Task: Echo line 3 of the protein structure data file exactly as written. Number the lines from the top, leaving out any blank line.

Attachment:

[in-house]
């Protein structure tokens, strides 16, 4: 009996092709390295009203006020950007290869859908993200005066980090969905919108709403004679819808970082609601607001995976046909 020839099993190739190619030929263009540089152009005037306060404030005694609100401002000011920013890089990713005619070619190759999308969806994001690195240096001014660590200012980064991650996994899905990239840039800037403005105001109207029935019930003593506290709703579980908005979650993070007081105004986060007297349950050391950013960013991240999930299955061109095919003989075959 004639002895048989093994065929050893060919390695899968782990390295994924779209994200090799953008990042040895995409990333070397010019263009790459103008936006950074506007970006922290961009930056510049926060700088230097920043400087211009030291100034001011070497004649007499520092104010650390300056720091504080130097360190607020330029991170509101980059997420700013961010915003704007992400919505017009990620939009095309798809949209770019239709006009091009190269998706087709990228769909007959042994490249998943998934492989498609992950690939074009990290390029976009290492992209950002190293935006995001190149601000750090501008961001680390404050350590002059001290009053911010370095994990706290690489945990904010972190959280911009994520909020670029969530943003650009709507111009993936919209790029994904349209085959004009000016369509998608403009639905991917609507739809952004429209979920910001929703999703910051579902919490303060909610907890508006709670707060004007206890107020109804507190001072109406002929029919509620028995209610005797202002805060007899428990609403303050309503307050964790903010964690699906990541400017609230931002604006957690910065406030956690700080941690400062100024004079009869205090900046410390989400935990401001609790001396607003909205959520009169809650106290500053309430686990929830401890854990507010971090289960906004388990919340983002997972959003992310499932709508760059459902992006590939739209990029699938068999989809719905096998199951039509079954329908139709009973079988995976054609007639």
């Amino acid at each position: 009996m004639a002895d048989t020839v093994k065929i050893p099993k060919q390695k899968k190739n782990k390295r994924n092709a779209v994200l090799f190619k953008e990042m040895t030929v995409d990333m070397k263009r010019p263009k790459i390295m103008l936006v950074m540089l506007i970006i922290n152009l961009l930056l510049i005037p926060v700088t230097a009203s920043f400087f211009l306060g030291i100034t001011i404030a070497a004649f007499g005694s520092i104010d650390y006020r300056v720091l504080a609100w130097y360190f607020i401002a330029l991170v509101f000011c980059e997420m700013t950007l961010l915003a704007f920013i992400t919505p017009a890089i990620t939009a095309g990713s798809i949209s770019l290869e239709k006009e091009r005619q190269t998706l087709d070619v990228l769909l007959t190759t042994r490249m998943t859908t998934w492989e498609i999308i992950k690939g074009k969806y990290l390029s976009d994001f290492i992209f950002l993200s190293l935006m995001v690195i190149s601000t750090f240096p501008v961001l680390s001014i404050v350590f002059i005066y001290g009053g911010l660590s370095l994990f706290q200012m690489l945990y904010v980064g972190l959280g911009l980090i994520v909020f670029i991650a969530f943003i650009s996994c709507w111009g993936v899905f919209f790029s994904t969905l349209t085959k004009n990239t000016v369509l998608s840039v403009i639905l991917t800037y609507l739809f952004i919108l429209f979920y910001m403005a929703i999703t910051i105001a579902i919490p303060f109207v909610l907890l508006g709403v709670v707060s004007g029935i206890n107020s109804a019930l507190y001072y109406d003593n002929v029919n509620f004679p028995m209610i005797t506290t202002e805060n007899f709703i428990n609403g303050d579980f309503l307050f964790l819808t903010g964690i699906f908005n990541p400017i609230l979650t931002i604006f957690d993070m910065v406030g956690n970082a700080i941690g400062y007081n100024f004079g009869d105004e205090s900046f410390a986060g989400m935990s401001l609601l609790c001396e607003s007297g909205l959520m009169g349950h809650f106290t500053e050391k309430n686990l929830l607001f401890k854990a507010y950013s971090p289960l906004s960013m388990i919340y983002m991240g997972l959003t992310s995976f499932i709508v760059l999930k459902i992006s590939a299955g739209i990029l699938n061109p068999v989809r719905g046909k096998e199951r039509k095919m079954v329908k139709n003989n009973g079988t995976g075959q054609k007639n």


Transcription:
């Amino acid at each position: 009996m004639a002895d048989t020839v093994k065929i050893p099993k060919q390695k899968k190739n782990k390295r994924n092709a779209v994200l090799f190619k953008e990042m040895t030929v995409d990333m070397k263009r010019p263009k790459i390295m103008l936006v950074m540089l506007i970006i922290n152009l961009l930056l510049i005037p926060v700088t230097a009203s920043f400087f211009l306060g030291i100034t001011i404030a070497a004649f007499g005694s520092i104010d650390y006020r300056v720091l504080a609100w130097y360190f607020i401002a330029l991170v509101f000011c980059e997420m700013t950007l961010l915003a704007f920013i992400t919505p017009a890089i990620t939009a095309g990713s798809i949209s770019l290869e239709k006009e091009r005619q190269t998706l087709d070619v990228l769909l007959t190759t042994r490249m998943t859908t998934w492989e498609i999308i992950k690939g074009k969806y990290l390029s976009d994001f290492i992209f950002l993200s190293l935006m995001v690195i190149s601000t750090f240096p501008v961001l680390s001014i404050v350590f002059i005066y001290g009053g911010l660590s370095l994990f706290q200012m690489l945990y904010v980064g972190l959280g911009l980090i994520v909020f670029i991650a969530f943003i650009s996994c709507w111009g993936v899905f919209f790029s994904t969905l349209t085959k004009n990239t000016v369509l998608s840039v403009i639905l991917t800037y609507l739809f952004i919108l429209f979920y910001m403005a929703i999703t910051i105001a579902i919490p303060f109207v909610l907890l508006g709403v709670v707060s004007g029935i206890n107020s109804a019930l507190y001072y109406d003593n002929v029919n509620f004679p028995m209610i005797t506290t202002e805060n007899f709703i428990n609403g303050d579980f309503l307050f964790l819808t903010g964690i699906f908005n990541p400017i609230l979650t931002i604006f957690d993070m910065v406030g956690n970082a700080i941690g400062y007081n100024f004079g009869d105004e205090s900046f410390a986060g989400m935990s401001l609601l609790c001396e607003s007297g909205l959520m009169g349950h809650f106290t500053e050391k309430n686990l929830l607001f401890k854990a507010y950013s971090p289960l906004s960013m388990i919340y983002m991240g997972l959003t992310s995976f499932i709508v760059l999930k459902i992006s590939a299955g739209i990029l699938n061109p068999v989809r719905g046909k096998e199951r039509k095919m079954v329908k139709n003989n009973g079988t995976g075959q054609k007639n």